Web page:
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With help from the Ultrafeed, Louis began to gain confidence in his sewing abilities and could finally visualize just how the T-Bucket would turn out. It also helped to have support from his wife, as she aided in lining up seams and helping pull the material so it could be stapled down with his Sailrite® Long Nose Upholstery Staple Gun. After weeks of toiling, Louis’s first big retirement project was finally in its full splendor! Both the seats and the top of the T-Bucket looked amazing and it was time to start thinking of potential projects to sew with the Ultrafeed.

So what’s next on the agenda? Louis plans to stay true to his car obsession, as he’s got his eye on reupholstering the interior of his 1971 El Camino. Plus with more time for fishing, he also plans to sew a completely new bimini and cover for his old fishing boat. “Although working with old cars is my passion, I really enjoy making things with the Ultrafeed. It’s both extremely satisfying and a little aggravating! I’m getting all kinds of people wanting me to sew little projects for them. And between the quality of the Ultrafeed, the fabric and the staple gun, Sailrite is the only place I will purchase products from here on out.”

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The fully restored T-Bucket — ready to ride.

No matter where your DIY journey takes you, or at what point in your life, it’s never too late to start on that project you’ve been dreaming about. When you really love the type of work you’re doing, sewing becomes more of a hobby and less of a chore. Whether you’re young, or just young at heart, expressing your creativity can have impressive results.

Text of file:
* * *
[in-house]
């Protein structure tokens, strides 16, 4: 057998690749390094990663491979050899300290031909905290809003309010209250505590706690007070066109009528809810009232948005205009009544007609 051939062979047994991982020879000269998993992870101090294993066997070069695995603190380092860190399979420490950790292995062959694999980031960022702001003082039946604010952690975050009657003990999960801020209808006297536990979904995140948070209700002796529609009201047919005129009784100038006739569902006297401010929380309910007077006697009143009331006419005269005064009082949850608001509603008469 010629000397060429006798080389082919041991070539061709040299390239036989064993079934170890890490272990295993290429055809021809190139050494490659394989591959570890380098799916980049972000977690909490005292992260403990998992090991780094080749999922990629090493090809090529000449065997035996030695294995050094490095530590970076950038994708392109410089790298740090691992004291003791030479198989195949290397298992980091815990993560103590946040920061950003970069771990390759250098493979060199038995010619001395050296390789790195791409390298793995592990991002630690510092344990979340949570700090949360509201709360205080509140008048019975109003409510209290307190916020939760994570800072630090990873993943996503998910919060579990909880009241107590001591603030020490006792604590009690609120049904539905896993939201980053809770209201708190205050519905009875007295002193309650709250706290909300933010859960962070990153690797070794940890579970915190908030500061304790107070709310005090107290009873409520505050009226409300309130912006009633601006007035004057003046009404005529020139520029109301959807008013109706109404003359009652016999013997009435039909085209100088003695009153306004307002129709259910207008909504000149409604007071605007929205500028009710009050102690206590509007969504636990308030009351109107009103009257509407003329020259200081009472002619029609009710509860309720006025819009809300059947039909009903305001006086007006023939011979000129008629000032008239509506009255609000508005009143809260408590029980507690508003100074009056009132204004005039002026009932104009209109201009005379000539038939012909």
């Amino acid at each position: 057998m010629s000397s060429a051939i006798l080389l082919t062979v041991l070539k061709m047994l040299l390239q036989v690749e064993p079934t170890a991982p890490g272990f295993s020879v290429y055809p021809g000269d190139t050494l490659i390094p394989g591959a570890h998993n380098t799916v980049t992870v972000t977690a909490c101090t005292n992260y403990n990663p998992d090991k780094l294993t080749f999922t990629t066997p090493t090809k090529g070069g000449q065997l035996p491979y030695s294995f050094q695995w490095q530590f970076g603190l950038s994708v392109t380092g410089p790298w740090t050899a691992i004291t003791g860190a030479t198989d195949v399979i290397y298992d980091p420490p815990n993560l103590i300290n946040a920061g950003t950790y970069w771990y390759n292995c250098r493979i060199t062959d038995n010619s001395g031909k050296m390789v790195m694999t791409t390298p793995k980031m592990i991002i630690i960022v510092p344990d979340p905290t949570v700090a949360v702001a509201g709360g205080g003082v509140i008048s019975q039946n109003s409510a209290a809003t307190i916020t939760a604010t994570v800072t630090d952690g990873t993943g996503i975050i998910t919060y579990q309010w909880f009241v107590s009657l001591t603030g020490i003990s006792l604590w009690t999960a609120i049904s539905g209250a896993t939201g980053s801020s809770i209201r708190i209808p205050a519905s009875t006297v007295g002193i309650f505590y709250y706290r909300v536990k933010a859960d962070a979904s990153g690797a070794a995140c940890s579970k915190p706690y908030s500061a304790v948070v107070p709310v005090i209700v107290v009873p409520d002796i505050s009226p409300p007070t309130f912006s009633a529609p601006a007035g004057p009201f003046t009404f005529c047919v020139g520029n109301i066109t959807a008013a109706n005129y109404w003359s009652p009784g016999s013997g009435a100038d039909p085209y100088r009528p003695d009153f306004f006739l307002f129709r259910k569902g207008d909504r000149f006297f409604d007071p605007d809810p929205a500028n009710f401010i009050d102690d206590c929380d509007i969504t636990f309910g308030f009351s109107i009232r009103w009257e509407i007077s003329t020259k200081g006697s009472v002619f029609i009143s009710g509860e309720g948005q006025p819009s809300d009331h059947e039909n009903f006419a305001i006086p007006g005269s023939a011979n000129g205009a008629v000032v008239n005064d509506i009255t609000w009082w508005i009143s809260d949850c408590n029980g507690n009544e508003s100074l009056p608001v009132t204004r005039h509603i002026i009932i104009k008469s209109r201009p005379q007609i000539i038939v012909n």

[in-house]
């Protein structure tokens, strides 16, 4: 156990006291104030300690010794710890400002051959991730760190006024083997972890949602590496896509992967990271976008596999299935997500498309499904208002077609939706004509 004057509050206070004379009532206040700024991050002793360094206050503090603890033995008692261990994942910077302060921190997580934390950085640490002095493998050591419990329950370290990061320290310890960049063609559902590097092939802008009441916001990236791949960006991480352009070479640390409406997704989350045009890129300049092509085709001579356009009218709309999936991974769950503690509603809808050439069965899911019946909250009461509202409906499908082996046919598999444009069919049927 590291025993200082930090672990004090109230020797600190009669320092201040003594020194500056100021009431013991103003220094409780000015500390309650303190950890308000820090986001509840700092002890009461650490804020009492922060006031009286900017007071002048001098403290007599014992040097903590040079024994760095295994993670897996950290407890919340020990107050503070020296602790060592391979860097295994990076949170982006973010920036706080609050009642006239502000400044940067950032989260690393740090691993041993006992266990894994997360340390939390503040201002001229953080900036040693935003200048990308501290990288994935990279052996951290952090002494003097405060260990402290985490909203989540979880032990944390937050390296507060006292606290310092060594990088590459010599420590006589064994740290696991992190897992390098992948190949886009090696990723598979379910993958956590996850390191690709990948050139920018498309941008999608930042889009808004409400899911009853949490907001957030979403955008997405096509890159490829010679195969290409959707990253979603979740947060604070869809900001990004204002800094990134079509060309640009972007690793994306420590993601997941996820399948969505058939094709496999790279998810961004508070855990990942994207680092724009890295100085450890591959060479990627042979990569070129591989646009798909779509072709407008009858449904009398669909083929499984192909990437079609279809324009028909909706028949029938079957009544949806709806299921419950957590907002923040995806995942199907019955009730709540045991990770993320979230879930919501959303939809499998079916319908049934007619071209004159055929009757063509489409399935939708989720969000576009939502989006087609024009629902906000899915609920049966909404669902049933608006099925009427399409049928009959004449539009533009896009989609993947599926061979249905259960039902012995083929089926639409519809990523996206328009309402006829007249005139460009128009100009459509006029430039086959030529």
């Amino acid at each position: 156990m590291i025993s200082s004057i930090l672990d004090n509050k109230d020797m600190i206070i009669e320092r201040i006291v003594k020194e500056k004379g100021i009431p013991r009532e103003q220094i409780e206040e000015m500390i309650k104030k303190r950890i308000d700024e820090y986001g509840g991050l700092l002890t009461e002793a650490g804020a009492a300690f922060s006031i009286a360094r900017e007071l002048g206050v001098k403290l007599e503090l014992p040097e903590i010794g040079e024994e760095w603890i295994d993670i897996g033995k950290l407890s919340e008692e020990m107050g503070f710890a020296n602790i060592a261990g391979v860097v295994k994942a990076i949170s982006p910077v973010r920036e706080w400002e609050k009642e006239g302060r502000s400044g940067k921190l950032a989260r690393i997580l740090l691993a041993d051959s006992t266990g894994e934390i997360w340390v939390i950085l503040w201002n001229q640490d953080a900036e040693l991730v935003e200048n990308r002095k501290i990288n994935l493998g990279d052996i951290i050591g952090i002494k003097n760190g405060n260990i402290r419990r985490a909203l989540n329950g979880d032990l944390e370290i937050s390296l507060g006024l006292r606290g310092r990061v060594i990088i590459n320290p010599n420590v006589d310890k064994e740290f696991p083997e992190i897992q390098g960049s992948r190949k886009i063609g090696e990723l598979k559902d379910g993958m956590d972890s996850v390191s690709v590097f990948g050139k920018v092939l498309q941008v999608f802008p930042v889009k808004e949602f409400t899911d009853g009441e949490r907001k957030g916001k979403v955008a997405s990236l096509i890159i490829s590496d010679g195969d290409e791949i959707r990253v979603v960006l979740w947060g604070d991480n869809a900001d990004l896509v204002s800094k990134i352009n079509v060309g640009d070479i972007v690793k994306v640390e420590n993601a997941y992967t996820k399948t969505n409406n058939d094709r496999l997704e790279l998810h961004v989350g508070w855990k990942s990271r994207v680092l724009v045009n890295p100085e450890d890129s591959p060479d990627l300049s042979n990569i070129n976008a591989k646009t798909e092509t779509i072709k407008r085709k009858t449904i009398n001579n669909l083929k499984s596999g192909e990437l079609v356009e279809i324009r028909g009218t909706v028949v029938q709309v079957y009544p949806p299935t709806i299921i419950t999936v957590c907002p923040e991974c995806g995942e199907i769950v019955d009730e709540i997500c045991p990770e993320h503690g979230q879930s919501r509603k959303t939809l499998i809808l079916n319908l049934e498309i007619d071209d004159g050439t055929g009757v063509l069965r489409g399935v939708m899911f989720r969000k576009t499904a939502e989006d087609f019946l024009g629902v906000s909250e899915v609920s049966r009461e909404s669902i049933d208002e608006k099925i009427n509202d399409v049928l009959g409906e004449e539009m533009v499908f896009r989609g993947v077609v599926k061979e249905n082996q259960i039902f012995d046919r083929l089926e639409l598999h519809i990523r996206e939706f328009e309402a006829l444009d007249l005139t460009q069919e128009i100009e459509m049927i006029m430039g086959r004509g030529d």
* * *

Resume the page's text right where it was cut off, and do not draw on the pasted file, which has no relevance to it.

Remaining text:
7 thoughts on “Driven to Sew: A Lifelong Hobby”

  1. Great Story,
    Very similar to mine. I have been building Street Rods since the early 70’s.
    I and my wife have built 3 Rods of my own and 2 for close friends of mine.
    We have done everything on all of our builds. In the last 3 years we have been working on our latest car a 1931 Durant 4dr Sedan interior. With a lot of help with sewing videos from Sailrite. this is our 3rd interior and we wanted it to be of our own design. With the help of supplies and videos from Sailrite we have achieved those results. Thanks Sailrite.

  2. I am so impressed. I have been sewing for 30 years and although I have done many home decorating projects, I have never done auto upholstery. My husband and son are restoring a 1932 Ford Coupe and have asked me to do the upholstery. Your story has given me encouragement. I am still worried that my seams will not be straight or evenly spaced. Have you got any suggestions? Thank you for sharing.

  3. A quilting lady at a seminar said this and I totally agree, “ I only sew for love or money, and it takes a lot of either to get me to sew for someone else”.

  4. Beautiful work…I’ve been sewing for over 30 yrs & have a industrial brother.
    machine , but no walking foot…I think I may need to look into one soon

  5. This story rings so true. I’ve been building hot rods and customs for 40 years. Do all my own engine, paint, wiring, welding, ect. But when it came time for interior work, I would take it to the upholstery shop, hoping it would come out as I hoped. More times than not, I wasn’t pleased. So, I purchased a Sailrite Fabricator, and have been honing my skills for the next car, a 1932 Ford roadster. Looking forward to the challenge.